Cape Town, South Africa (Photo courtesy United Nations)
Thursday is World Tuberculosis Day. Ray Suarez reported on the toll of the deadly airborne disease in South Africa in 2009 as one of his first stories with the global health unit. He reflects on that experience and gets an update from the South African health minister:
One of the saddest parts of an already sobering reporting trip to South Africa in 2009 was a visit to a tuberculosis hospital on the outskirts of Durban, on the country’s Indian Ocean coast.
What had begun as a separate basement ward to isolate multiple drug-resistant tuberculosis patients had long since burst out its confines to gradually take over the entire hospital, and spread into trailers in a fenced-off section of the parking lot.
Rising eleven stories from the entrance lobby, the whole place now housed multiple drug-resistant (MDR) patients–or those infected with a form of the disease immune to the two main drugs–and extensively-resistant tuberculosis (XDR), which is immune to all the first-line drugs and at least one of the next group.
With extensive intervention and expensive treatment, MDR-TB can be survived. In South Africa, the life expectancy for XDR patients is two years. My videographer, Denis Levkovich, and I donned heavy-duty masks and surgical gloves for a tour of the hospital. Throughout the wards thin, exhausted men in pajamas and hospital gowns laid in beds, coughing and staring at the ceiling.
Watch Ray’s report from South Africa below:
This hospital offered a tiny glimpse of South Africa’s terrible burden: high rates of tuberculosis, HIV, and co-infection. The country’s health minister, Dr. Aaron Motsoaledi, spoke with the NewsHour this week for an update on the situation.
He explained why the disease has been so difficult to slow down in South Africa:
The biggest contributing factor is our very high HIV burden, as you know we have got one of the highest burdens of HIV/AIDS in the world and there is a very clear relationship between HIV and TB and that is why our TB situation has spun out of control.
The second factor is that the primary health care as we used to practice in South Africa is no longer as strong as we want it to be, because primary health care builds the promotion of prevention of disease, rather than curative care. The South African health system now is much more curative than it should be, and you can’t combat things like HIV and TB with that type of system and that is what we are looking to reengineer and change.
South Africa’s co-infection problem brings together two of the world’s most dangerous infectious disease threats. Widespread HIV infection lowers resistance in large numbers of adults, and goes undiagnosed in hundreds of thousands. Add high ambient levels of undiagnosed tuberculosis, and you get a public health disaster, that the minister sees as deeply intertwined, and hard to address.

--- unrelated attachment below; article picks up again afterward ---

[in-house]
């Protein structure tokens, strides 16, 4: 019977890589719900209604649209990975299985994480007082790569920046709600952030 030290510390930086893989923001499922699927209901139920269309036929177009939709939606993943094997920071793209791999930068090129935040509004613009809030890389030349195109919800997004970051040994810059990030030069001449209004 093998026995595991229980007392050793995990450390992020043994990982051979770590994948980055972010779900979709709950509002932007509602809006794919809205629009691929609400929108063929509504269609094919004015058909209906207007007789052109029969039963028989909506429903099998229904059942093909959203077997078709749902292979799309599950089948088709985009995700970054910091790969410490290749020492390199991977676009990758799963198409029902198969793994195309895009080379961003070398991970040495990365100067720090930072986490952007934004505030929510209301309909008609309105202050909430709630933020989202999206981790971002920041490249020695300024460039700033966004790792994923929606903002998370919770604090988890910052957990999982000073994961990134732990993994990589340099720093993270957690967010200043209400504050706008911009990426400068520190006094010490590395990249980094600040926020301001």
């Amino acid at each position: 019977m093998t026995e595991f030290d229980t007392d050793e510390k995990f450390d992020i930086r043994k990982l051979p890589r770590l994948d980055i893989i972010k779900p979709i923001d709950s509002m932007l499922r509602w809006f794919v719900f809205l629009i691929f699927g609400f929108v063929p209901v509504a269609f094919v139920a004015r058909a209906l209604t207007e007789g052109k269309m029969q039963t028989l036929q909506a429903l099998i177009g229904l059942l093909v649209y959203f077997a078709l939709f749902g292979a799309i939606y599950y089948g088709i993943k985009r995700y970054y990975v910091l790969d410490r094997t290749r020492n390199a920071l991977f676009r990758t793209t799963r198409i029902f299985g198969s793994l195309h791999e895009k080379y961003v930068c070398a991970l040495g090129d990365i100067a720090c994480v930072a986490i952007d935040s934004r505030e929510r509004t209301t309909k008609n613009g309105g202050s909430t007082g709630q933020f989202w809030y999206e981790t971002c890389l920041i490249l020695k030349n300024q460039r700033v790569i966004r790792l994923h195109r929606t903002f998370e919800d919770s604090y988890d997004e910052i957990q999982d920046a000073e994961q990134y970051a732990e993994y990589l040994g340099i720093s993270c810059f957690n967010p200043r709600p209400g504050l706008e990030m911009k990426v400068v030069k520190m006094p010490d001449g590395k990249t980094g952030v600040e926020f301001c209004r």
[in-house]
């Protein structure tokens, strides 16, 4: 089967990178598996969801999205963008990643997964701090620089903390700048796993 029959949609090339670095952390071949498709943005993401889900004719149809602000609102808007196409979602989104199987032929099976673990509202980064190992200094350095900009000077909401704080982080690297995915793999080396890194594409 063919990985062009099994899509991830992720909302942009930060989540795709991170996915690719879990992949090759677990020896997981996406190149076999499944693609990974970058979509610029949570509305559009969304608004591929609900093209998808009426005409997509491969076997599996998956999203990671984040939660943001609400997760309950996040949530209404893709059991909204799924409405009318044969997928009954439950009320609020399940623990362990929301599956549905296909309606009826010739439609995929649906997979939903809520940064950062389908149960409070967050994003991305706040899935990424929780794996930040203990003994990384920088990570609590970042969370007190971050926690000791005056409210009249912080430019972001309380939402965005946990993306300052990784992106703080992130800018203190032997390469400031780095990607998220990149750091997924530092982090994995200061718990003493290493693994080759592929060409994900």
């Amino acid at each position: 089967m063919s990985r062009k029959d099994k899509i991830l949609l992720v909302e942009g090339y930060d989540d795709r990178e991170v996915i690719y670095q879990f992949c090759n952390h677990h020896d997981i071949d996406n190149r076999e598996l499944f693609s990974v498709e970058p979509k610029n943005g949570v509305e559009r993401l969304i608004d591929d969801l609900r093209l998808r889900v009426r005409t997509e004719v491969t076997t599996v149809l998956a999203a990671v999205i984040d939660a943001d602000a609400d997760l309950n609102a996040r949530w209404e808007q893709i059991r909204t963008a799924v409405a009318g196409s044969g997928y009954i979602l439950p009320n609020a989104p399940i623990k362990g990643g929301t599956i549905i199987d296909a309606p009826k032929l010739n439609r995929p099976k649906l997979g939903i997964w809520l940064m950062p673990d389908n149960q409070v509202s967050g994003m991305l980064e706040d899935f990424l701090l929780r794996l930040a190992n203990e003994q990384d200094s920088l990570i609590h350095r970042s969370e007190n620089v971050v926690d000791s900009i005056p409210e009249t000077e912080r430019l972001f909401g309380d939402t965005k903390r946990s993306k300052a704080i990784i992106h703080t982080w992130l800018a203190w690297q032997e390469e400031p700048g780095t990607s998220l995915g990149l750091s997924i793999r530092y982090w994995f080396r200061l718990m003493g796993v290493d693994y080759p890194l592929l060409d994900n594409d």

“In South Africa we are regarding HIV/AIDS and TB as two sides of the same coin,” Motsoaledi said. “We are trying to deal with them together, we are trying to build a plan, together with the help of UNAIDS and the World Health Organization whereby HIV/AIDS and TB are dealt with and treated under one roof, as the same disease presenting in different ways.”
The high rates of MDR and XDR tuberculosis are particularly threatening. Already under diagnosed…already hard to treat…the more difficult forms of the disease could break out into the wider population to create a runaway epidemic. While MDR/XDR patients require expensive long term hospital treatment and more expensive drug treatments, tomorrow’s serious cases are percolating outside the hospital walls.
TB drugs have to be taken for a long time, and they must be taken with food. In too many cases, South Africans stop taking their medicine when they don’t have enough to eat, or when they find they feel better and no longer want to risk the nausea. If there’s no one to stay on their backs, patients are lost to the system, still tuberculosis infected, and now developing more powerful strains of the disease thanks to an incomplete course of drugs.
There have been encouraging results from what’s called “DOT,” directly observed therapy, making sure people take their medicine until they’re cured. New treatment facilities are under construction, and the importance of taking your medicine is stressed with every patient.
However, the health minister was reluctant to claim victory in slowing the spread of drug-resistant strains.
“We are trying to make headway, the Global Fund is giving us money, to the tune of 100 million Rand ($14.4 million US), to put up one MDR hospital in each and every province,” Motsoaledi said. “Those hospitals have been finished, and some of them are being unveiled [today]. And we will try to remove people with MDR [from other hospitals] and keep them in an environment where it will be easier to bring an end to MDR. But they are also starting the process of house visits to pick up contacts of TB cases, something that was also not happening in the past. We have already visited 18,000 families just this past month to make sure people who have contact with TB patients are also screened and treated.”
It is hard to overstate the challenge. South Africa is trying to address the social and economic distortions created by 70 years of apartheid. There aren’t enough houses, enough schools, enough clinics, or enough factories. There’s a lot of pent-up demand for a better life, and nowhere near enough national income to cover it all. A strong and healthy workforce would be a tremendous national asset to a country trying to catch up to rapidly developing countries around the world. Instead, South Africa is beset by health problems taht even the richest countries on earth would find daunting and hard to treat. They are working hard, and have a long way to go.